Publisher: Penguin Audio (June 16th 2015)
Audio Book: 5 CDs
Add on: Goodreads
Rating: 3.5 of 5 stars
At some point, every one of us embarks on a journey to find love. We meet people, date, get into and out of relationships, all with the hope of finding someone with whom we share a deep connection. This seems standard now, but it’s wildly different from what people did even just decades ago. Single people today have more romantic options than at any point in human history. With technology, our abilities to connect with and sort through these options are staggering. So why are so many people frustrated?
Some of our problems are unique to our time. “Why did this guy just text me an emoji of a pizza?” “Should I go out with this girl even though she listed Combos as one of her favorite snack foods? Combos?!” “My girlfriend just got a message from some dude named Nathan. Who’s Nathan? Did he just send her a photo of his penis? Should I check just to be sure?”
But the transformation of our romantic lives can’t be explained by technology alone. In a short period of time, the whole culture of finding love has changed dramatically. A few decades ago, people would find a decent person who lived in their neighborhood. Their families would meet and, after deciding neither party seemed like a murderer, they would get married and soon have a kid, all by the time they were twenty-four. Today, people marry later than ever and spend years of their lives on a quest to find the perfect person, a soul mate.
For years, Aziz Ansari has been aiming his comic insight at modern romance, but for Modern Romance, the book, he decided he needed to take things to another level. He teamed up with NYU sociologist Eric Klinenberg and designed a massive research project, including hundreds of interviews and focus groups conducted everywhere from Tokyo to Buenos Aires to Wichita. They analyzed behavioral data and surveys and created their own online research forum on Reddit, which drew thousands of messages. They enlisted the world’s leading social scientists, including Andrew Cherlin, Eli Finkel, Helen Fisher, Sheena Iyengar, Barry Schwartz, Sherry Turkle, and Robb Willer. The result is unlike any social science or humor book we’ve seen before.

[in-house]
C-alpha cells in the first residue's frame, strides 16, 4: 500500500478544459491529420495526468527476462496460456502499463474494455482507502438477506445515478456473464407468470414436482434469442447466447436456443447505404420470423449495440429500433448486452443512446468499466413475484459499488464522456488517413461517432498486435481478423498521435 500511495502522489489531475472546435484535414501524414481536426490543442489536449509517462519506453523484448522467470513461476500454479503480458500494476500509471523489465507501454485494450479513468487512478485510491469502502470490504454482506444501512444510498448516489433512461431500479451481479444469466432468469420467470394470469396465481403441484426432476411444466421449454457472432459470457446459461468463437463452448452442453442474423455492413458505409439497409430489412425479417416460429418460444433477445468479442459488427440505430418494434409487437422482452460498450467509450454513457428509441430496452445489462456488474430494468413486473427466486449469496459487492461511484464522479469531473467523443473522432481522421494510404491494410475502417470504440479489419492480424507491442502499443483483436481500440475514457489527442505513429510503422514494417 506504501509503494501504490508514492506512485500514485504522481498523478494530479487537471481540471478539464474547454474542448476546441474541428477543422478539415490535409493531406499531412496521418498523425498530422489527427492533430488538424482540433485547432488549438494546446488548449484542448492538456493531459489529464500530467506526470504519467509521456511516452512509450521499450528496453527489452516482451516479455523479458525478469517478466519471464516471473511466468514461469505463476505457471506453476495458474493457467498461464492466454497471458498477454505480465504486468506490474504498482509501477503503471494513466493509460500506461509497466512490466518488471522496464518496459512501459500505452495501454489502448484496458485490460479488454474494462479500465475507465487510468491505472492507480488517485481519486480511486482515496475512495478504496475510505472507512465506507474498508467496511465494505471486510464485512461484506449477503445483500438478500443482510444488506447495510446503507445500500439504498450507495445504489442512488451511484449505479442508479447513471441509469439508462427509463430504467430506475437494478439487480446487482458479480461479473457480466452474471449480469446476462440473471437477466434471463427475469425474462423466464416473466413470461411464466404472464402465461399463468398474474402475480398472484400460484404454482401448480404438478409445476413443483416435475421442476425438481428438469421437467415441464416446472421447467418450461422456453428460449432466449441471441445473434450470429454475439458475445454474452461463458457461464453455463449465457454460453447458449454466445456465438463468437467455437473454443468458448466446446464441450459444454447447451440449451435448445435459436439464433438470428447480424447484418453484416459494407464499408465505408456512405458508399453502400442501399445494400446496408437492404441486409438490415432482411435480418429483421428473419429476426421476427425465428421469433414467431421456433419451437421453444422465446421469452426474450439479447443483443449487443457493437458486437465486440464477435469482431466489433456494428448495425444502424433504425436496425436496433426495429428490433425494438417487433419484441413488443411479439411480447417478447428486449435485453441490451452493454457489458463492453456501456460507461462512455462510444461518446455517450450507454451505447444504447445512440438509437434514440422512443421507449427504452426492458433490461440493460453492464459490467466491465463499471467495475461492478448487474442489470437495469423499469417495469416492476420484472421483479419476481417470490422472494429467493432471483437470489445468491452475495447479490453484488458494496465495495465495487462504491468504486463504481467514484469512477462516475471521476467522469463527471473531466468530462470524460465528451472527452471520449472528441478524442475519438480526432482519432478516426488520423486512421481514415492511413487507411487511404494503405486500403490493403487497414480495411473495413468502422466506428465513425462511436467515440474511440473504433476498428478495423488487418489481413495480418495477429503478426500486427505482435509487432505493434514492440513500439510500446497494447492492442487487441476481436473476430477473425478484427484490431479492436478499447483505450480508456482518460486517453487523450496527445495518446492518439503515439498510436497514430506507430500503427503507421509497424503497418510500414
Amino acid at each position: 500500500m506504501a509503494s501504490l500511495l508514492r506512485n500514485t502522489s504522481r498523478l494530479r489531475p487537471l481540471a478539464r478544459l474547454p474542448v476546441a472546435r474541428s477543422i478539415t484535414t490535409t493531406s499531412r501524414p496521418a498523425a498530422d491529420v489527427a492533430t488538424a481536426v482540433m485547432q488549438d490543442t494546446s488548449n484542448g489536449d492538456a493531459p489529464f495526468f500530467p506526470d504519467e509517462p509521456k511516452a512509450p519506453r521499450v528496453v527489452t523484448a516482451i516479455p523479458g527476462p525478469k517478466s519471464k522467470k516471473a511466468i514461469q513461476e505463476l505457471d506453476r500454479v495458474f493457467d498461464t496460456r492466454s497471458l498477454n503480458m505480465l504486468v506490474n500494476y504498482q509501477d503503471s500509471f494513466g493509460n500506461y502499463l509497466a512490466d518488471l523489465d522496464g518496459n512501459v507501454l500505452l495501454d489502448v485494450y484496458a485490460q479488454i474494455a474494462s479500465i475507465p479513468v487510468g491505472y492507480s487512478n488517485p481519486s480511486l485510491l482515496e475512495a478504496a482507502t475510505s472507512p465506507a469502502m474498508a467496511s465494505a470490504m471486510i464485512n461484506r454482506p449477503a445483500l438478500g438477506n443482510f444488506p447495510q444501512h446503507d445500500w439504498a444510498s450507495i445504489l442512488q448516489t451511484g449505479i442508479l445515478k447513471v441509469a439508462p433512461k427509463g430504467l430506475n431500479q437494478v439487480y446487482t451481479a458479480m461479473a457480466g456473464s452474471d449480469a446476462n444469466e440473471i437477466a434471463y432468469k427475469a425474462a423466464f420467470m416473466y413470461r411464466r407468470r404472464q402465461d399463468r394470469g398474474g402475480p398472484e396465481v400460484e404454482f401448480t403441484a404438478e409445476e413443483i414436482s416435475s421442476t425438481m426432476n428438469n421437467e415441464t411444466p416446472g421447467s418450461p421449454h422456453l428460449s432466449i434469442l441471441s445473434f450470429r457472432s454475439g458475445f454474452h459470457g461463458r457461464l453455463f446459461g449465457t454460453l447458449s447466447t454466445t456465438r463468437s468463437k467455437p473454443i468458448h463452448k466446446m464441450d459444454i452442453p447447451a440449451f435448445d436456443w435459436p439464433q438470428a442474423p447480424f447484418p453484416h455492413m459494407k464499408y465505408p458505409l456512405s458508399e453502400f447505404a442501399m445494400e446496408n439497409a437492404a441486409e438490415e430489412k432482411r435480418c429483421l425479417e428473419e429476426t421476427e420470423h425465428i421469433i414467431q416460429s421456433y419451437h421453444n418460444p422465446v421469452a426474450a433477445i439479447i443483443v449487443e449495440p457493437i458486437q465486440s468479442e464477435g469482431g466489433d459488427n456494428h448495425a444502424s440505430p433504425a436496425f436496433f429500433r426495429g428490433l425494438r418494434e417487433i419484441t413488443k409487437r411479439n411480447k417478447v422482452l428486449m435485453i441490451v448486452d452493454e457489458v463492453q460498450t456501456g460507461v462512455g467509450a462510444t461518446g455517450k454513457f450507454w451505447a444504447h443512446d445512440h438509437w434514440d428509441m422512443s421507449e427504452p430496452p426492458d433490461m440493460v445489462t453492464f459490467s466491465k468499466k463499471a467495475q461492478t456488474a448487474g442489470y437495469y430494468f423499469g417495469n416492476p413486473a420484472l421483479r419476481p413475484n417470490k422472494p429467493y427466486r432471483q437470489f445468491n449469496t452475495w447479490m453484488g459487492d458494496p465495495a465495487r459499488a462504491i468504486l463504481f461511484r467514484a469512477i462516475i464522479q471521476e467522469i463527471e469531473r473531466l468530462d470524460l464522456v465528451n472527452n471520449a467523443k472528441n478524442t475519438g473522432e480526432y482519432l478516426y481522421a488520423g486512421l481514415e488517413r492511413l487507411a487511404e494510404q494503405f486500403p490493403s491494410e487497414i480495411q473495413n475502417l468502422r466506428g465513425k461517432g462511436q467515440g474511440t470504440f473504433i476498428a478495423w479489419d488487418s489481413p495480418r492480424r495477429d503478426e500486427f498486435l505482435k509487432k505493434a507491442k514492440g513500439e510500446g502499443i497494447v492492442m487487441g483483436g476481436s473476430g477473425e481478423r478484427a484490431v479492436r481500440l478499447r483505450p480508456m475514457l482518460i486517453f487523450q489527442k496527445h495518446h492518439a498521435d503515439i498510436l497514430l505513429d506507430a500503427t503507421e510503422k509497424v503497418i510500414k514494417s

In Modern Romance, Ansari combines his irreverent humor with cutting-edge social science to give us an unforgettable tour of our new romantic world.
I original tried to read this book, but I kept hearing everything I read in Aziz’s voice, so I just listened to it instead…It worked out pretty well.
Like most fedora wearers, he had a lot of inexplicable confidence.
In case you’re unsure of what this book is about, it is a non-fiction book about dating in the modern world. Not only is it non-fiction, but it’s not even about Aziz’s dating life (though we do get little sneak peeks), it’s a sociological look at romance in the modern world, which means research, statistics, and fun facts (with the help of sociologist Eric Klinenberg)!
“Unlike phone calls, which bind two people in real-time conversations that require at least some shared interpretation of the situation, communication by text has no predetermined temporal sequencing and lots of room for ambiguity.
Did I just use the phrase “predetermined temporal sequencing”? Fuck yeah, I did.”
This was an interesting read that took a look at how romance has changed over the generation, especially with the addition of all the new technology and how that has changed dating culture. Aziz’ humour is laced throughout the book as he provides us with how texting, social media and dating apps affects dating. We get stories, of the romantic, awkward, horror and hilarious type from a wide range of interviews. I particularly like the cross-cultural take on how romance/the dating culture is different.
Overall, a fun listen with things learned and anecdotes to have you giggling. Aziz kept me entertained with his side comments and commentary and the information was expected and some was enlightening. If you have an interest in how romance has changed and been influence by technology and the times, it’s an informative read.
When I’ve really been in love with someone, it’s not because they looked a certain way or liked a certain TV show or a certain cuisine. It’s more because when I watched a certain TV show or ate a certain cuisine with them, it was the most fun thing ever.
Find Aziz Ansari:
a bum OT, procrastinator. reader. eater. sleeper. music listen-er. movie go-er. Loves food too much.